As car technology pulls further ahead of our capacity, many non-mechanics tend to rely more on the power of car falsehoods. This got me thinking what are the car falsehoods that many believe are facts? Here is a rundown.
Warming the engine before driving
That might have been good advice for yester-year’s cars but is less so today. Modern engines are designed to account for cold starts and warm up more quickly when they’re driven. And the sooner they warm up, the sooner they reach maximum efficiency and deliver the best fuel economy and performance. But don’t rev the engine high over the first few miles while it’s warming up as the laws of chemistry and physics still apply.
Change oil,spark plugs every 3,000 kilometres
Various garages and service stations have advocated for the 3,000 kilometer oil change and spark plug change for years, making believers of many new and veteran car owners.
While it does not hurt to change the oil that often, it’s a waste of money in most cases, categorically for spark plugs. Modern cars generally recommend an oil change with many more kilometres between changes and this is dependent on oil type, the driving conditions and of course the car manufacturer’s guidance.
Spark plugs can go on for over 50,000 kilometres and most often than not give up because of secondary reasons and not themselves failing.
The 3K rule dates back to when cars were built terribly in yester-years with extremely poor tolerances in contrast to today’s auto standards.
Regular, short mileage interval service like an oil change was a necessity then.
Today, the engine oil change could be safely done for upto 15k or so as the manufacturer recommends. It’s best to drive cars with automatic transmissions around town with the overdrive off and save overdrive on for the highway.
The original idea was that drivers needed to lock out the highest gear for more responsive performance in stop-and-go driving.
Most modern vehicles employ transmissions that are quick to kick down into a lower gear, so driving without the top most gear around town only lowers fuel mileage.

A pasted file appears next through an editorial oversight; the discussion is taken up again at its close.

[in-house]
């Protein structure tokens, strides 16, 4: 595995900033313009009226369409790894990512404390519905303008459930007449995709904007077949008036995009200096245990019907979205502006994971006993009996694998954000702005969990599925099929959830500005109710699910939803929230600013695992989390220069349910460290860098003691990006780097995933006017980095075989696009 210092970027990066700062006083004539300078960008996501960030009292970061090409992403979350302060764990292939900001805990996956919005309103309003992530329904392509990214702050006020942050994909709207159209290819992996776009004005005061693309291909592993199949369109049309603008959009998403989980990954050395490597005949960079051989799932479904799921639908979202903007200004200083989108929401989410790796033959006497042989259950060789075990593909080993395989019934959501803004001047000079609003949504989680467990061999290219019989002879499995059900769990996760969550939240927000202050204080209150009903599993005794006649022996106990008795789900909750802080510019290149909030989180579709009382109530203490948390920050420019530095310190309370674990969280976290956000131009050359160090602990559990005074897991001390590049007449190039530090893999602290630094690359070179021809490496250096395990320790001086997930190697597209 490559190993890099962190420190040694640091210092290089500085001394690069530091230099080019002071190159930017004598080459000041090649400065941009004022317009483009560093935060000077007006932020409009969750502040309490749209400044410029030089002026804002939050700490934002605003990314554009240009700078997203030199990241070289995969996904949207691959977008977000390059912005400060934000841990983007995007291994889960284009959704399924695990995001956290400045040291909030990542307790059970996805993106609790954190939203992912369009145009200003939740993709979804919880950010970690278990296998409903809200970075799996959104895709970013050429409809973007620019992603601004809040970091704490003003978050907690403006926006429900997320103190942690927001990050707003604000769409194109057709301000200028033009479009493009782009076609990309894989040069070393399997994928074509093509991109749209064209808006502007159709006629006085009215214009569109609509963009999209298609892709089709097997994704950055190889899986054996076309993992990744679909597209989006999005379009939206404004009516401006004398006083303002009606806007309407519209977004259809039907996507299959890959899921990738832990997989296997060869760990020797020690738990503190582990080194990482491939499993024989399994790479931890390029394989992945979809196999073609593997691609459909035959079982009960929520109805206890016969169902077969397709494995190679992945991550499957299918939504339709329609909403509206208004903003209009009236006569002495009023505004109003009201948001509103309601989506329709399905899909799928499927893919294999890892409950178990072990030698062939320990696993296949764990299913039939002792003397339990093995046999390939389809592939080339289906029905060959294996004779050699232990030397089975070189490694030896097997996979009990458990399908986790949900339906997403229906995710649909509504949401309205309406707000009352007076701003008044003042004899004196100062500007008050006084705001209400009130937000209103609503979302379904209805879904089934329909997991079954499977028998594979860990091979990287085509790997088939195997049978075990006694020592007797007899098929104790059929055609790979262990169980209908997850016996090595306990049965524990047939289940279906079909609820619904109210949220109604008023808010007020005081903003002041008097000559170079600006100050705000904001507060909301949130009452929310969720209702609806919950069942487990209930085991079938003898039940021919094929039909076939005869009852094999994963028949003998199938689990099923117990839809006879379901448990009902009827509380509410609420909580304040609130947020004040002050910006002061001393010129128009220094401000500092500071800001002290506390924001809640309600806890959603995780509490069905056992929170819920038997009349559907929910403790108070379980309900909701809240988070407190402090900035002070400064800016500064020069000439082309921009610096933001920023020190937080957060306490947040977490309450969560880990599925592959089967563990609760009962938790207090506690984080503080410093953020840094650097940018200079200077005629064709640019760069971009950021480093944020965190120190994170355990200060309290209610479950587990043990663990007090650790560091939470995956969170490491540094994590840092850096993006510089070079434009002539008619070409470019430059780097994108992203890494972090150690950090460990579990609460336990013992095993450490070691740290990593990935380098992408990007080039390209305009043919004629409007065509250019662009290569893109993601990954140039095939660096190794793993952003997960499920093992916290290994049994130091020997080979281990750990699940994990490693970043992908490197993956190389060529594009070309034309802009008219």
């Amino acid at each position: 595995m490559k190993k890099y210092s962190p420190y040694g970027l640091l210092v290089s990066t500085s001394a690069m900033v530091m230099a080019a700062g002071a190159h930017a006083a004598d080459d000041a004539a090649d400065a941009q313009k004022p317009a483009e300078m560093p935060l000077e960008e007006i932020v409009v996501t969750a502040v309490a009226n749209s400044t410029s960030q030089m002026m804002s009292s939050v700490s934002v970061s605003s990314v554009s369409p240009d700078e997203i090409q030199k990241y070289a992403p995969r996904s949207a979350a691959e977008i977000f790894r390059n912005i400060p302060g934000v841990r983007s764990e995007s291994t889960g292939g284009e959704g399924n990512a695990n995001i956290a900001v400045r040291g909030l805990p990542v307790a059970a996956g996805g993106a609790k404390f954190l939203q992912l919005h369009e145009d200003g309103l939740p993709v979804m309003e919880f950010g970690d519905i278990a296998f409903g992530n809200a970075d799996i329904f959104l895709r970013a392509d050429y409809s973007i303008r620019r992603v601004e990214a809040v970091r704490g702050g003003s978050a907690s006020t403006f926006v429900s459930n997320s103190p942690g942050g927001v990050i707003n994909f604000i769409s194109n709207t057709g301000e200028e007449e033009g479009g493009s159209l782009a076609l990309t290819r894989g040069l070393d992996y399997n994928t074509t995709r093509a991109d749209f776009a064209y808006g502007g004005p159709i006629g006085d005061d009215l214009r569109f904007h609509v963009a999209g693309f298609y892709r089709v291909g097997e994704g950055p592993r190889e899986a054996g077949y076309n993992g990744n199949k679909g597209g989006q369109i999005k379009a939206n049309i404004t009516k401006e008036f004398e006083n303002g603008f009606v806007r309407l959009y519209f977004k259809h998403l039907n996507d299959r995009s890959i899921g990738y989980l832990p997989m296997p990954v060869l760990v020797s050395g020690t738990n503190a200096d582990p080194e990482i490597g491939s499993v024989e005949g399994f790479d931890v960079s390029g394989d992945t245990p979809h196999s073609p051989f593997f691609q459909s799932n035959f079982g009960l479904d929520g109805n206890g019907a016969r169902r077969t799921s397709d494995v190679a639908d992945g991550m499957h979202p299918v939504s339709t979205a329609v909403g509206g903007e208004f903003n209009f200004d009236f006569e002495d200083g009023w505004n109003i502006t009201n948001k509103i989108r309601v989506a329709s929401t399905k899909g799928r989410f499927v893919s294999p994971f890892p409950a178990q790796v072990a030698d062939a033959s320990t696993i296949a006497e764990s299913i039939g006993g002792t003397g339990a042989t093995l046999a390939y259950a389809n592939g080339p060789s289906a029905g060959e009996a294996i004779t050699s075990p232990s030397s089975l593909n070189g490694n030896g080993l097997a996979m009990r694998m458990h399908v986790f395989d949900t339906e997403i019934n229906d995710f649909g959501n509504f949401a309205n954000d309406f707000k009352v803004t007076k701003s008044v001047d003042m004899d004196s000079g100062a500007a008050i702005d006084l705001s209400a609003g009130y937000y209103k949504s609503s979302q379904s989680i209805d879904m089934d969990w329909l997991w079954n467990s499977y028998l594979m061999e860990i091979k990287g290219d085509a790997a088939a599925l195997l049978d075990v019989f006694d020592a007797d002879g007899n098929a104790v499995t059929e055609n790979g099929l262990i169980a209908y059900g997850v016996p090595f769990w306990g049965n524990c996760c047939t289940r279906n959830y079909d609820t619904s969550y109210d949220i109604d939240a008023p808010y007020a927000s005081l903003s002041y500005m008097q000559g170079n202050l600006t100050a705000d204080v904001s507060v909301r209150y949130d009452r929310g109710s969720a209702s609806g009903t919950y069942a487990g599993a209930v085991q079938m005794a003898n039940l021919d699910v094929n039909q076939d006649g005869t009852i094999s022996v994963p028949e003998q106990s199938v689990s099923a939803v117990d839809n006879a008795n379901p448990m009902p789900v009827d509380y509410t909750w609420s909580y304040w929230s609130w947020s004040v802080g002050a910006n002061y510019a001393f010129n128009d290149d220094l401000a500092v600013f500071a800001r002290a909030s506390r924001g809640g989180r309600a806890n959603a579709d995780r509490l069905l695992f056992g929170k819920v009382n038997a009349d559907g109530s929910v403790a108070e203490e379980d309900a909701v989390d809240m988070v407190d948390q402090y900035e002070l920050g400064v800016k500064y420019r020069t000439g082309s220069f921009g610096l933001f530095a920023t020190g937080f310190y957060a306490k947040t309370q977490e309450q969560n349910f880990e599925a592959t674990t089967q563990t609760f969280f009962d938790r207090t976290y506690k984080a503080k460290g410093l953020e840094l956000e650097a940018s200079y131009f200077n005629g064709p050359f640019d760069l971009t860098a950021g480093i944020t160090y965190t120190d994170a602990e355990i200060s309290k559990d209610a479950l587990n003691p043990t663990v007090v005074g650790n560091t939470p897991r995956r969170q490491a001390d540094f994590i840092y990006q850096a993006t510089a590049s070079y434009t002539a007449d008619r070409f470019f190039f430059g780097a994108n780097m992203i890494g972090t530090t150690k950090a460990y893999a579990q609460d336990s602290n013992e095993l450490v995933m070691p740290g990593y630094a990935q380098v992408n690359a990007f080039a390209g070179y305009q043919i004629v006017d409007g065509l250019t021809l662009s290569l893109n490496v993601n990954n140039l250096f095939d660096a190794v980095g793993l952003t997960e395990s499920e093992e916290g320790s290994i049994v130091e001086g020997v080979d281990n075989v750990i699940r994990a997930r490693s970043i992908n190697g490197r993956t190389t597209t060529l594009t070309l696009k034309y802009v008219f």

The highest speed on a car’s speedometer is a reflection of how powerful a car is. See most cars we have here are used from Japan and from a period where the so called gentleman’s agreement was at play.
This was to limit all speedometers to 180 km/h for all cars produced for the local market. While the car shall not go above 180 km/h as it is factory limited, how powerful it is a factor of engine size, engine efficiency, vehicle weight, vehicle aerodynamics, etc.
Thing is, over the years car have become more technologically advanced that most of the decade of so old beliefs no longer apply.
Turning the engine off
There a common belief that shutting off and restarting your vehicle consumes more fuel than if you leave it running.
The bottom line is that just 10 seconds of idling uses more fuel than restarting the engine. See the engine is already hot and responds optimally.
As a rule of thumb, if you are going to stop for 10 seconds or more except in traffic, turn off the engine.
Tried and tested tips to lower fuel consumption
Go easy on the throttle
Allocate yourself enough time for your journey so that your drive is more of an enjoyable tour and less of a frantic ambulance driver-esque flailing at the wheel and rat-killing stomping of the pedals weaving in and out of slower traffic.
Not only is it hard on fuel and hard on your car, it is also hard on you.
Go easy on the brakes.
Brake as little as possible, but not so little as to cause consternation to other road users.
Always look up to a kilometre ahead when conditions allow to anticipate whether you need to slow down and simply let off the throttle rather than use the footbrake.
This also makes overtaking easy because you can time yourself to get back on the power early such that by the time you are overtaking, you are at a good pace that sees you complete the manoeuvre quickly and cleanly.
Many people wait until they are at tailgating distance to brake hard, then swing out, mash the firewall in second, seeing the tach soar to 5000 and then possibly fail to complete the exercise because of oncoming traffic, forcing them back, which means they have to have another go at it... and another.
This will not win you any economy awards.
These two techniques will take you places as far as saving fuel goes, but there is more to it.
•Lose unnecessary weight.
•Shut any windows that you don’t really need open.
•Inflate your tyres properly.
•Get rid of roof racks or bodykits that serve no real purpose - they only increase drag.
•Plan your trips beforehand to ensure your drive has the best possible permutation of good roads, short distances and little traffic.
you really have to.
Adapted from Daily Nation